Will Congress Keep the Government from Shutting Down?

Will Congress Keep the Government from Shutting Down?

Each year, Congress must pass the legislation needed to fund the federal government for the new fiscal year, which begins on October 1. That is supposed to be accomplished by the end of September. But it rarely happens anymore.

As a result, in most recent years, Congress has had to pass temporary legislation (one or more times) to keep the government from shutting down and allow for more time to try and pass new funding for the entire fiscal year. At a minimum, it will likely take at least until the end of December and could go into 2024.

It doesn’t help that Congress takes the month of August off. And while the Senate returns to session today, the House won’t return until next week. Then there will be additional time off during what’s left of September, so they will have only about two weeks to pass a bill to keep the federal government’s doors open.

Twelve funding bills are supposed to be passed to fund the various departments of the government. The House has passed only one of those bills, while the Senate has passed all 12 bills out of the appropriations committee but has yet to hold a vote by the entire Senate on any of the bills.

As you may recall, we just went through a funding crisis of a different sort just a few months ago. Back in late May, House Republican conservatives demanded deep cuts in spending for them to agree to raise the debt ceiling. Those plans had included plans by some GOP members to cut Medicare and Social Security spending. However, President Biden got them to agree to leave those programs alone when he delivered his State of the Union address.

The President and House Speaker McCarthy ultimately reached an agreement that avoided a default and set spending limits for the 2024 fiscal year.

Last Thursday, the Biden Administration formally asked Congress for a short-term funding package to avoid a shutdown on Oct. 1. However, even a stopgap measure to temporarily fund the government faces opposition from conservatives.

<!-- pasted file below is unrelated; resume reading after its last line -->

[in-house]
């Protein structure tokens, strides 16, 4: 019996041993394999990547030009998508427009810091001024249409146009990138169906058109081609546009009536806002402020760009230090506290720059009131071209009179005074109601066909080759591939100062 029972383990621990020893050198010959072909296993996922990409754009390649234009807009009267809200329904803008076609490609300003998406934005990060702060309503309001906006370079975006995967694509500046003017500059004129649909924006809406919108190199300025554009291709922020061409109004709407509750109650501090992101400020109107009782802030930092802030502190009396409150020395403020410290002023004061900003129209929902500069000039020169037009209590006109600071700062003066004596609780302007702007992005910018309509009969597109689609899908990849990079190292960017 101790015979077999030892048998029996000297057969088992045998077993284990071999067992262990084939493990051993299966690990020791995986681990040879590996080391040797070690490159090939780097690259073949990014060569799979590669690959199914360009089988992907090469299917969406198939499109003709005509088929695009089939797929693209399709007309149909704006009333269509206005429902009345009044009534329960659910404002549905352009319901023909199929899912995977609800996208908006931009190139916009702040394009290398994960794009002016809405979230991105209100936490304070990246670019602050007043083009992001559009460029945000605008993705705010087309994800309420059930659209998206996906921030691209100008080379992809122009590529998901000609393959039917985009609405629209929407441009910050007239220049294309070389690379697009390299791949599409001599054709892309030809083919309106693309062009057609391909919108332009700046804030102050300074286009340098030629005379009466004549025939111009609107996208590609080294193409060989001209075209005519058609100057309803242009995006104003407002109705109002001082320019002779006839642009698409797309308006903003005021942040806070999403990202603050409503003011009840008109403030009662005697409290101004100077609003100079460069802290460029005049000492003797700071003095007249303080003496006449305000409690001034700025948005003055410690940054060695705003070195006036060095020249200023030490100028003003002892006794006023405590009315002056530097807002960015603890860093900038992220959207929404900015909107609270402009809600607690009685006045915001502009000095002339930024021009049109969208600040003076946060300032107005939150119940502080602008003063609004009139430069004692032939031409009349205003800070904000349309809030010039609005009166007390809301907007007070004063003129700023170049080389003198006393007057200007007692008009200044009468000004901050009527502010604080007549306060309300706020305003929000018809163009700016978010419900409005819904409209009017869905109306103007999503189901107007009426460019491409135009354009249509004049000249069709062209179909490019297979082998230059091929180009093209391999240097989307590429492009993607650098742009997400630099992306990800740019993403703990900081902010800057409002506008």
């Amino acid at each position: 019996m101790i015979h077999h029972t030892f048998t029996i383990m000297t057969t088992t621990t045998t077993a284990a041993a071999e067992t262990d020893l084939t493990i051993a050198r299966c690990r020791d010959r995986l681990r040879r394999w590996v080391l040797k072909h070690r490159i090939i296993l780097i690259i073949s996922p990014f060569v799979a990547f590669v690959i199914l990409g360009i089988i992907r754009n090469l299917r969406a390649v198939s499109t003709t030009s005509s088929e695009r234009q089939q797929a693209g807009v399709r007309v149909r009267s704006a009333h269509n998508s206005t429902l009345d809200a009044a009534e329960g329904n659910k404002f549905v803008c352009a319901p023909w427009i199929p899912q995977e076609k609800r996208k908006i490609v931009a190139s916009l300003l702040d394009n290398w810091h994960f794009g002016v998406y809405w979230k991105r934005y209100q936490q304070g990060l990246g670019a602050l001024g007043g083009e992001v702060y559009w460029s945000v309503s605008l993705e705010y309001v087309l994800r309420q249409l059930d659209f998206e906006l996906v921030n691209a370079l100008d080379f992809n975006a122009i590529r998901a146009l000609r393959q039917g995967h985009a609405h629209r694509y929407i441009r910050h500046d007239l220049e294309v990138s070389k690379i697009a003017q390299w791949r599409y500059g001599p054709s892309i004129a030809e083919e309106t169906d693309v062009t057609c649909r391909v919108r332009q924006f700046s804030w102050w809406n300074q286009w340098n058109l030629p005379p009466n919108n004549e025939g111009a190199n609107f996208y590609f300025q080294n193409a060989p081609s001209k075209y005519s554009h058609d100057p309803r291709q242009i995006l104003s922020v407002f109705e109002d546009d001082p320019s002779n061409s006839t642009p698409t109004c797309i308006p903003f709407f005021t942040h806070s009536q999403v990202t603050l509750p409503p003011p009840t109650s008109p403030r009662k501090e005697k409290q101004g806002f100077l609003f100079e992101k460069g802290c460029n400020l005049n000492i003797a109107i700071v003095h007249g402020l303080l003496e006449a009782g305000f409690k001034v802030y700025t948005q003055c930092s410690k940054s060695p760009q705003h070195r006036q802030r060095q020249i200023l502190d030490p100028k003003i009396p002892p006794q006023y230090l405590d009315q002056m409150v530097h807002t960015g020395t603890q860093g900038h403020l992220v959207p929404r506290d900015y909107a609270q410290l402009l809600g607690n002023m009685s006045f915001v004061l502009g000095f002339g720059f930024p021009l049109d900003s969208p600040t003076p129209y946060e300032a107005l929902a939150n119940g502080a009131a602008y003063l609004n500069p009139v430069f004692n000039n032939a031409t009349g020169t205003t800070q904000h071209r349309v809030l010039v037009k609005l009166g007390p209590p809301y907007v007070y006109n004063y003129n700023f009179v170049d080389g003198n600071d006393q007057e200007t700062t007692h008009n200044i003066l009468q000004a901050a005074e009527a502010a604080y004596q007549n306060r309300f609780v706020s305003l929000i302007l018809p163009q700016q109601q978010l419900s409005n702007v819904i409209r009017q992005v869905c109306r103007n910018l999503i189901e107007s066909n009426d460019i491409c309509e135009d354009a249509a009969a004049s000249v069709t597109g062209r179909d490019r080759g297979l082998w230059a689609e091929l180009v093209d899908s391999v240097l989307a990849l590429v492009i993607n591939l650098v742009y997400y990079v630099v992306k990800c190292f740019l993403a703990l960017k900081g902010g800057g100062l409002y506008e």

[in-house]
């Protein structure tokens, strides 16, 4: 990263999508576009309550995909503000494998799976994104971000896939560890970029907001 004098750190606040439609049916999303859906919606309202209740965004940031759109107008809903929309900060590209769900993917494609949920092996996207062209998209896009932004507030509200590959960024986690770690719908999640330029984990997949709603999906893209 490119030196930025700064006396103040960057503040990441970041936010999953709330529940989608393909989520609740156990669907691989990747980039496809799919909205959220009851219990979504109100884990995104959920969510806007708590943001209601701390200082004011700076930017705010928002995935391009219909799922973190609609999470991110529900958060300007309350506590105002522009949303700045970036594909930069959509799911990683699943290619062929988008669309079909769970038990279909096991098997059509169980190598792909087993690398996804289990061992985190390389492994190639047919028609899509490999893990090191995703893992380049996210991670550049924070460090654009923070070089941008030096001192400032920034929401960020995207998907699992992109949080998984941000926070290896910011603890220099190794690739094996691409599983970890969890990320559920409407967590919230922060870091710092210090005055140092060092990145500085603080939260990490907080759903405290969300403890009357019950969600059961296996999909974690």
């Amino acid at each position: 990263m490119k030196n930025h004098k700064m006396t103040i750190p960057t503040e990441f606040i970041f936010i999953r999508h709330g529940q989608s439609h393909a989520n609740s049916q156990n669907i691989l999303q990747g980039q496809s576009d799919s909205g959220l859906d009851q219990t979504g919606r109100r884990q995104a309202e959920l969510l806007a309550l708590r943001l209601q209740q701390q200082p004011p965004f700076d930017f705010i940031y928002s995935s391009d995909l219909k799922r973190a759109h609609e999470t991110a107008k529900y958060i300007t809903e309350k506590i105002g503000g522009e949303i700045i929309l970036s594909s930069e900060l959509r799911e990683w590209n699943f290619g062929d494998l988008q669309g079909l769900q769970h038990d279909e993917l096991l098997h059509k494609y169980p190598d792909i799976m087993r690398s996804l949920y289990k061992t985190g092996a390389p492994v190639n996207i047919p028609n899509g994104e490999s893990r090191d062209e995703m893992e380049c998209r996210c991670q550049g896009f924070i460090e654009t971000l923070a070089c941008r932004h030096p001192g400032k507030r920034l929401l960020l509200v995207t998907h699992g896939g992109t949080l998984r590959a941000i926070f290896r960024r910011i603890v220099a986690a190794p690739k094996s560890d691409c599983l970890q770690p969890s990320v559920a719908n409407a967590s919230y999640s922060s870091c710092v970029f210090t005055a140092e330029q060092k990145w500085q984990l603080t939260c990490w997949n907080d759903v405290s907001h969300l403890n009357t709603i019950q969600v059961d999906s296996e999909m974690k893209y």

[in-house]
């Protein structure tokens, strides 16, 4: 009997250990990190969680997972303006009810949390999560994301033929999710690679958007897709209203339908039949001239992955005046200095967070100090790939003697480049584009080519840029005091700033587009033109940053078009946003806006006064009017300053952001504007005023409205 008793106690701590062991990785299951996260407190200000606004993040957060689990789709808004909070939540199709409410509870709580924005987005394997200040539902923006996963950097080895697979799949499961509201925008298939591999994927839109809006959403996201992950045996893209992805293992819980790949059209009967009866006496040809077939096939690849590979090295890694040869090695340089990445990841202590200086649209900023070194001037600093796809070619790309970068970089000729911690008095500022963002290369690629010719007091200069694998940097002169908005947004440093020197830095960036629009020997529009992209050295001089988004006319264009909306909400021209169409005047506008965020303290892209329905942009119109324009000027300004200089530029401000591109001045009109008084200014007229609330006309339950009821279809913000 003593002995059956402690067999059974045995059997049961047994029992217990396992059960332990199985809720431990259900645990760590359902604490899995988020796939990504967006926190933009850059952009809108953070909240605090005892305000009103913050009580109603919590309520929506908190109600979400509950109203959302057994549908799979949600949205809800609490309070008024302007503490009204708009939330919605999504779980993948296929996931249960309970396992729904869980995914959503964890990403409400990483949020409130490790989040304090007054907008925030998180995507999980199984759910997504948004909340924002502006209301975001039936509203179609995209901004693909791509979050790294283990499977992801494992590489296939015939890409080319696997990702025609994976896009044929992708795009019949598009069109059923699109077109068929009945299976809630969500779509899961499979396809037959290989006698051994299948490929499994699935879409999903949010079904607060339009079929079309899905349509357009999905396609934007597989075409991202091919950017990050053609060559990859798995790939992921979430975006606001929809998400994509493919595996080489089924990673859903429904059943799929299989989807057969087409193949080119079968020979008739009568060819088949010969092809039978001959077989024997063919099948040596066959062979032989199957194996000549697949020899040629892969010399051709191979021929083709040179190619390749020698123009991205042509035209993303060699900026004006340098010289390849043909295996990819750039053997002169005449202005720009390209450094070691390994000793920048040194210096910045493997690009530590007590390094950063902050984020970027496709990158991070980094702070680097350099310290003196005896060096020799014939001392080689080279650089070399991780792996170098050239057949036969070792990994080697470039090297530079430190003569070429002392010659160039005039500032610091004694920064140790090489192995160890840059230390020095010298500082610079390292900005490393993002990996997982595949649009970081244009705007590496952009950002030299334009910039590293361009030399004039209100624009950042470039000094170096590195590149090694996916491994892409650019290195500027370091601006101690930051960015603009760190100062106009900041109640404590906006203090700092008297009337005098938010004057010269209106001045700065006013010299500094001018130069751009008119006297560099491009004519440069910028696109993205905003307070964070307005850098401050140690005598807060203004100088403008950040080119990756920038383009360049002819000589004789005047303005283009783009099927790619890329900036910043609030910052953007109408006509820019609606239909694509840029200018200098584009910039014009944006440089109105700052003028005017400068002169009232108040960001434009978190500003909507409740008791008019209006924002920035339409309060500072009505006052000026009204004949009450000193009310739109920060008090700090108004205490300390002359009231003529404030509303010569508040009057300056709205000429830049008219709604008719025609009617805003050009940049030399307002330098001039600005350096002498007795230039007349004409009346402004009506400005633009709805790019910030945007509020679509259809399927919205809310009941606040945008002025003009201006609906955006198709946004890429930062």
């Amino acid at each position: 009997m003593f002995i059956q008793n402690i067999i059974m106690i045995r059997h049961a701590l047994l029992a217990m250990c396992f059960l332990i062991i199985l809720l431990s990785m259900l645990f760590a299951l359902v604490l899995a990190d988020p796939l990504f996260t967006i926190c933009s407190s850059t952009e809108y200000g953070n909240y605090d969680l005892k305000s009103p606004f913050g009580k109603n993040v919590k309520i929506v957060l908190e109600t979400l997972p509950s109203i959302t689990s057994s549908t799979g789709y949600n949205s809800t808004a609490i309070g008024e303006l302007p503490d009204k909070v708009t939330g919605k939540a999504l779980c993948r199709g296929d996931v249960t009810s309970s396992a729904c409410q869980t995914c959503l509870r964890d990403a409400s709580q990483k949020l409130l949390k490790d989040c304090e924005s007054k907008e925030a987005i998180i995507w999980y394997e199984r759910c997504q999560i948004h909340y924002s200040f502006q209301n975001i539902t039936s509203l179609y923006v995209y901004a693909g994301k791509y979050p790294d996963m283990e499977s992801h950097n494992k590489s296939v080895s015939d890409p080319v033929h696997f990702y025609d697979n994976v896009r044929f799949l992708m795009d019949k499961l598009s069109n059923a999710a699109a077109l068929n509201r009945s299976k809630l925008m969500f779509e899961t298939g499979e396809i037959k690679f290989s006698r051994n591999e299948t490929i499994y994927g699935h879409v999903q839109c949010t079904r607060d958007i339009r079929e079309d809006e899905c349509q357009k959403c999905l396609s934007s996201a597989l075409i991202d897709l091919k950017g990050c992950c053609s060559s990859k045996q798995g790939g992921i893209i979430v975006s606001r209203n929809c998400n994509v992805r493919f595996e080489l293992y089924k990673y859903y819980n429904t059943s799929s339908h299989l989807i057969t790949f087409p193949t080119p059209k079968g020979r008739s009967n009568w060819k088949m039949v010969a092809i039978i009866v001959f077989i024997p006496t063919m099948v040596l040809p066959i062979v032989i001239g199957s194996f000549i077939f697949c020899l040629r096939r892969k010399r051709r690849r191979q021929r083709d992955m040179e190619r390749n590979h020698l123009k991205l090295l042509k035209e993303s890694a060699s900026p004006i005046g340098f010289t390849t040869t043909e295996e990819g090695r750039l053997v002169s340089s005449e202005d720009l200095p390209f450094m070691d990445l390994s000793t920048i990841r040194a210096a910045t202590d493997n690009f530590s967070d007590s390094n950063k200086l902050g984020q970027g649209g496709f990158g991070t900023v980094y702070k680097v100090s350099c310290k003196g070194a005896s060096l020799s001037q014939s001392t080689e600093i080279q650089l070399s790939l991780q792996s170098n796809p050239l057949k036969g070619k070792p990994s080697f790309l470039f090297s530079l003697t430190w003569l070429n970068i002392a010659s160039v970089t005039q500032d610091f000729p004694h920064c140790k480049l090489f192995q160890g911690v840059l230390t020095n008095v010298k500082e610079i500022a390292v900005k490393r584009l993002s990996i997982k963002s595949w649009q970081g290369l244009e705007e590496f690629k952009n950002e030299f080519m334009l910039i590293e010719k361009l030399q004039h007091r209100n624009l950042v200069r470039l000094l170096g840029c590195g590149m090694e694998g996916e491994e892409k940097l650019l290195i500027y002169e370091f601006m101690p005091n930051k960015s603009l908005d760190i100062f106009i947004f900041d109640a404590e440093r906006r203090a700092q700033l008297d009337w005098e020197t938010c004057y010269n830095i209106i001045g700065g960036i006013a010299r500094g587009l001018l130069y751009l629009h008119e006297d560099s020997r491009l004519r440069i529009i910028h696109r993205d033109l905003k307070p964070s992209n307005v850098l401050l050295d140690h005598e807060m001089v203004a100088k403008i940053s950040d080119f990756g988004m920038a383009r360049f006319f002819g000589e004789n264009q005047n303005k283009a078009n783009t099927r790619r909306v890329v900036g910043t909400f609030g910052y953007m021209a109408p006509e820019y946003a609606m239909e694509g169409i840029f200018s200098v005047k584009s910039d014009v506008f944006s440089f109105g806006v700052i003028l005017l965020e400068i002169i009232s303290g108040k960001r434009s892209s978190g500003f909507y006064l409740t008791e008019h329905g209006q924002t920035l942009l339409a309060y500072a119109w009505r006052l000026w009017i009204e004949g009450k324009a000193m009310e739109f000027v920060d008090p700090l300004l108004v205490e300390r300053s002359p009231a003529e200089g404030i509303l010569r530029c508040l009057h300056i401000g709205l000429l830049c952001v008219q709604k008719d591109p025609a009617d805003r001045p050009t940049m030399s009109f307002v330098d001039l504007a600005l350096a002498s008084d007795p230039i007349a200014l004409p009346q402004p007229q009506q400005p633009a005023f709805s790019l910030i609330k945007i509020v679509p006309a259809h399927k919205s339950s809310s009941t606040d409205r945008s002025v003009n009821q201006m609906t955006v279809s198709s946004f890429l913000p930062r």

Republican hard-liners have said they oppose any funding to keep the government open unless their demands for spending cuts and changes to border policies are met. They largely ignore the spending levels agreed upon in the debt ceiling limit bill and demand even more cuts. Speaker McCarthy could risk his job if he ignores their demands.

The conservative lawmakers have also said they do not fear a government shutdown and view their demands as a way to break the status quo of Washington.

In the Senate, Democratic and Republican leaders have signaled they are open to temporary funding for the government. Senate Majority Leader Chuck Schumer called for an extension of funding into December, and Senate Minority Leader Mitch McConnell said such a bill was probable on Wednesday.

Ironically, there are estimates that a government shutdown actually costs taxpayers additional money. The Office of Management and Budget estimated that the 2013 government shutdown resulted in $2.5 billion of pay and benefits being paid to furloughed employees for hours not worked during the shutdown and the loss of roughly $10 million of penalty interest payments and fee collections.

TSCL urges both parties in Congress to reach an agreement and avoid a government shutdown that is in no one’s interest.